It thus occurs to me that I really ought to say something in this space regarding the only piece reprinted in A Terry Teachout Reader about which I’ve had second thoughts–of a sort. In 2001 I published an essay in the Sunday New York Times called “The Myth of Classic TV” (they called it something else, but I restored my original title when I put it in the Teachout Reader). In it I wrote:
As it happens, only thirteen episodes of The Sopranos are aired each season, and the series is expected to have a fairly limited run. More typical is St. Elsewhere, which ran for 137 consecutive episodes, each of which grew organically out of its predecessors. Such long-running series can only be experienced serially, which for all practical purposes means during their original runs; once they cease to air each week in regular time slots, they cease to be readily available as total artistic experiences, and thus can no longer acquire new viewers, or be re-experienced by old ones. This is why there is no such thing as a “classic” TV series: we never see any series enough times to know whether its overall quality justifies the multiple viewings which are the hallmark of classic status. (Needless to say, I’m not talking about those fanatical cultists who have seen each episode of Star Trek a hundred times and can recite the dialogue from memory. To them, my heartfelt advice is: get a life.) [but, of course, Teachout said it anyway!]
[btw, emphases added]
Some think The Sopranos will break this iron rule of ephemerality. I understand that a great many videocassettes of the first thirteen episodes have been sold, presumably to latecomers who weren’t subscribing to HBO in 1999 and wanted to find out what they’d missed. But if you aren’t already watching The Sopranos, you’re probably not going to start now, unless you’re prepared to sit through reruns of 26 additional episodes between now and next March, when the fourth season begins. Nor are even rabid fans likely to watch The Sopranos from beginning to end more than once. Who has the time?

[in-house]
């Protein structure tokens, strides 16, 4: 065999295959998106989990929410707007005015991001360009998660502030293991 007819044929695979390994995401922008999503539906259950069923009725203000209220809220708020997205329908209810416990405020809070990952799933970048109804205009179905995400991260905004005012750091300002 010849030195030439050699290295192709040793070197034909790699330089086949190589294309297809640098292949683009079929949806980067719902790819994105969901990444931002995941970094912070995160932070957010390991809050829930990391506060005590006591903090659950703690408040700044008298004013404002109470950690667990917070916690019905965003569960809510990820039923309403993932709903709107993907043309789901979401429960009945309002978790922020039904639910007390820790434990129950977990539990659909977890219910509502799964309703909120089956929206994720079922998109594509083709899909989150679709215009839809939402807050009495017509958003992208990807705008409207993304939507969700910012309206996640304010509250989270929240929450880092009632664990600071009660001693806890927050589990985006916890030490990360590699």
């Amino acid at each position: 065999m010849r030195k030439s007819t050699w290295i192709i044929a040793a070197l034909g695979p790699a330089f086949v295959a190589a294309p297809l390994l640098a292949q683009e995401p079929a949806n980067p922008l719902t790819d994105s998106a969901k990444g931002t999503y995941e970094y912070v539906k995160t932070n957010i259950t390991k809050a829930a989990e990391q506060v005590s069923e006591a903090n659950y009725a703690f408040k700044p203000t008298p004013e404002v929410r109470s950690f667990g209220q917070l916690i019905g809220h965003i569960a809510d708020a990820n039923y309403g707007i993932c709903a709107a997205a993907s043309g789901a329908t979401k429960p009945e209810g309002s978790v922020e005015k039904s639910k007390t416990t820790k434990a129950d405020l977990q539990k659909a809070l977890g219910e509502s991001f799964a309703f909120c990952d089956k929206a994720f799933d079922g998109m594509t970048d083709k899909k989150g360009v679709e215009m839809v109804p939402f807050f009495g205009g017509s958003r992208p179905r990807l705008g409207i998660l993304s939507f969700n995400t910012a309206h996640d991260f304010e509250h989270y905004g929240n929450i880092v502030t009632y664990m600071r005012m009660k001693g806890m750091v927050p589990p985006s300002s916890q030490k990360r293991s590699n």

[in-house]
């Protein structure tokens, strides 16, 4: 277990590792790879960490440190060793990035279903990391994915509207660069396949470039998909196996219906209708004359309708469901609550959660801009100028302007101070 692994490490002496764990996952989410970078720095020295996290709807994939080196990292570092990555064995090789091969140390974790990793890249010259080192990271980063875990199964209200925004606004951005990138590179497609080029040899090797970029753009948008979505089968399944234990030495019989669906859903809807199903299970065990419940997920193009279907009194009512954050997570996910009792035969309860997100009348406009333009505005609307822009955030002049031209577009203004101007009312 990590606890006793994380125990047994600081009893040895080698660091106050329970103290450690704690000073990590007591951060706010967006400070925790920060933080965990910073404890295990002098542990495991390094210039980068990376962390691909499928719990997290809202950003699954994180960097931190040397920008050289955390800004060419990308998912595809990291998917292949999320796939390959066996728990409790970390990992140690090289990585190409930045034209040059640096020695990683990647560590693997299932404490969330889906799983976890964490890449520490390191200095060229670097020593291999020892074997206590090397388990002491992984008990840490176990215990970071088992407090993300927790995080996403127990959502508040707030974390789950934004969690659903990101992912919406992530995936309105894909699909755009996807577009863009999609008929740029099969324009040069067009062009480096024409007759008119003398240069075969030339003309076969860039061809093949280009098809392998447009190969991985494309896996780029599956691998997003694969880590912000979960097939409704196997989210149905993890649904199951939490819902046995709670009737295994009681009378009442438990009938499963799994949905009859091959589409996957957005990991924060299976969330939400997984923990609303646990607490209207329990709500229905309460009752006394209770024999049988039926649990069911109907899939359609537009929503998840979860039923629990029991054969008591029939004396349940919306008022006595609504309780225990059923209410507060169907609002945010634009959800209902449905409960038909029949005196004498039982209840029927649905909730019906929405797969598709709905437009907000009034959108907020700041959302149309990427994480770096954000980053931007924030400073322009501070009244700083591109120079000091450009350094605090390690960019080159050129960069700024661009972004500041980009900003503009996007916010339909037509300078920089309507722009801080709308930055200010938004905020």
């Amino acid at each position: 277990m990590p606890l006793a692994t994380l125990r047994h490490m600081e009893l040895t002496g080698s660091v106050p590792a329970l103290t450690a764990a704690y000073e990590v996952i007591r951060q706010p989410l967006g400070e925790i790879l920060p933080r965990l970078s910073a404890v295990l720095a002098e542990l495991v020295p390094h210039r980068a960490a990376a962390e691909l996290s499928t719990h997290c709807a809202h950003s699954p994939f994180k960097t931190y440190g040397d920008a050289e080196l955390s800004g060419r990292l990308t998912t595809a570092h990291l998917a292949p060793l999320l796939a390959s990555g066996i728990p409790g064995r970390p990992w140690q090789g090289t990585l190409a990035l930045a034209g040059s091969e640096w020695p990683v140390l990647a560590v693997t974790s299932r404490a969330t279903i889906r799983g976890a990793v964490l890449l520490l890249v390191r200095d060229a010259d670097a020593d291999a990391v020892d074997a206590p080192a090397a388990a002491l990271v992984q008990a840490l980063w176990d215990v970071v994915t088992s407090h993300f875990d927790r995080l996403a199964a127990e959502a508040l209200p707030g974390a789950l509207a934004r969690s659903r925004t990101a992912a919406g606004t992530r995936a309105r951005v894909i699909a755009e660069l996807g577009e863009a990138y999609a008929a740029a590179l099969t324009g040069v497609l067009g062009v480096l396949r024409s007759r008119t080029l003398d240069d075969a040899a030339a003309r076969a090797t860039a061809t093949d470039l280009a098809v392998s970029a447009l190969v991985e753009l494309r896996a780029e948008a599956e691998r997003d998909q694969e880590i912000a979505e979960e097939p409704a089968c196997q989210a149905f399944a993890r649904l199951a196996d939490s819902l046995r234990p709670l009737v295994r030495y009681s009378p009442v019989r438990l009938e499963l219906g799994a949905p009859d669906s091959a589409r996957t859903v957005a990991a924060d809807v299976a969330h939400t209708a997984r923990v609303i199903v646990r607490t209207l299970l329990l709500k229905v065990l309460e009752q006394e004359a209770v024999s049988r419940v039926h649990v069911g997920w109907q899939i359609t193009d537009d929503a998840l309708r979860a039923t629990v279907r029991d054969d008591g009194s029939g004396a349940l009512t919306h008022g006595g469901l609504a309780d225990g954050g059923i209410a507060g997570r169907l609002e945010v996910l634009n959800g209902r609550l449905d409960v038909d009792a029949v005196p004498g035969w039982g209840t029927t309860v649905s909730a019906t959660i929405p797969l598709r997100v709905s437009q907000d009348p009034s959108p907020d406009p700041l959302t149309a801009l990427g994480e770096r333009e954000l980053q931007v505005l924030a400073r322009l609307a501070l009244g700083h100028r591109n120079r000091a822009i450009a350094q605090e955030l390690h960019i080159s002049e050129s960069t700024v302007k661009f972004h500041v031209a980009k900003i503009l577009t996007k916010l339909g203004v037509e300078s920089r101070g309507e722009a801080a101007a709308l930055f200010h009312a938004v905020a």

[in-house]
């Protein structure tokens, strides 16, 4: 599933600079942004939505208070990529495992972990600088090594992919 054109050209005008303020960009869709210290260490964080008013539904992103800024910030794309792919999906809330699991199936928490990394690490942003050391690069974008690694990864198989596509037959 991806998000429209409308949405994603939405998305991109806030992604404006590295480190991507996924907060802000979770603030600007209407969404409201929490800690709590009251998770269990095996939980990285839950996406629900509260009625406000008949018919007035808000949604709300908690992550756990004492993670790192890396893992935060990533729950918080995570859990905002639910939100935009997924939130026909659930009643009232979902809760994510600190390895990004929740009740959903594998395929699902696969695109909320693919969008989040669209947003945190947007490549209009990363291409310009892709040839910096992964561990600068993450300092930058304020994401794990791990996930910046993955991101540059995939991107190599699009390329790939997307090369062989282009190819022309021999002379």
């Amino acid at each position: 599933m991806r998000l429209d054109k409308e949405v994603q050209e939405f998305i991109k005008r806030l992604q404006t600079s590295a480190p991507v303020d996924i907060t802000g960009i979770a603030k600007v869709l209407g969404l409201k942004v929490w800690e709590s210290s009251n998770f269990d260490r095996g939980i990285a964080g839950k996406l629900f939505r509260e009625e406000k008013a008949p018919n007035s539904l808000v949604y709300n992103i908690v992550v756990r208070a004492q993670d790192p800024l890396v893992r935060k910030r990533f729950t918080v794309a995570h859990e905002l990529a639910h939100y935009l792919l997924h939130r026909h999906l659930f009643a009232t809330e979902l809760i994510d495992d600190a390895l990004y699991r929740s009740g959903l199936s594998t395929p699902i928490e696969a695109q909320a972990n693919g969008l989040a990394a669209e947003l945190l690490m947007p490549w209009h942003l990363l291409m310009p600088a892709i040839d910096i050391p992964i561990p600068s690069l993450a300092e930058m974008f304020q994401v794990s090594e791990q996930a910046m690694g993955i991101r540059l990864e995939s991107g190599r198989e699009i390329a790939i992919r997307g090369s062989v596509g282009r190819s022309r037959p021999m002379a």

Since I wrote those words, the DVD has replaced the videocassette, innumerable TV series of the past have been released either in their entirety or in large chunks, and the most popular of these box sets rank among the hottest items on the home-video market. ...
So why did I fail to foresee the explosion of interest in TV series on video? I don’t have an easy answer to that one, but I suspect I made the biggest mistake a cultural critic can make, which is to confuse himself with the public at large. [emphasis added
And yet here we are at the fiftieth year since Star Trek began and Star Trek Beyond hit theaters this summer. Let's float this idea to explain why Terry Teachout turned out to be wrong about classic TV but in spite of the fact that I think one of his key arguments against why there "should" be classic TV in theory is completely plausible. Teachout made the case that the reason we can't assess classic TV as classic TV has to do with the inherently immersive and open-ended nature of the medium. You can't distill 137 hours of narrative into something that lends itself to genuine criticism, can you? You can do this for novels and for film and for epic poems because these are, by nature of their medium of reception, more easily subjected to some kind of critical analysis.
Ergo, The Sopranos and other shows that have short seasons and a few seasons' worth of story can be subjected to criticism in a way that Days of Our Lives could not, even if every critic on earth thought that a series in which Stephano dies no less than twenty times were worth discussing critically. How do you attempt to assimilate literally half a century of continuous narrative in the form of television episodes? Well, even within the industry these shows are not regarded as Art.
If decades after it aired we're not still discussing St. Elsewhere or Hill Street Blues that suggests the nature of the medium is ephemeral. What may signal that a show makes an impact is whether a show thrives in box set sales, perhaps. Or, maybe we should take a cue from how not to Terry Teachout this and propose that the shows that gain dauntingly loyal cult followings and spin off shows should tell us something. If the continuation of a series by way of spin-offs within TV and translations into the big screen are indications of "classic TV" then the cult following rather than the critical consensus by itself, will probably tell us what classic TV is. Sticky wicket there, because there's a sense in which what makes for "classic TV" is partly (but only partly) a decision of market activity.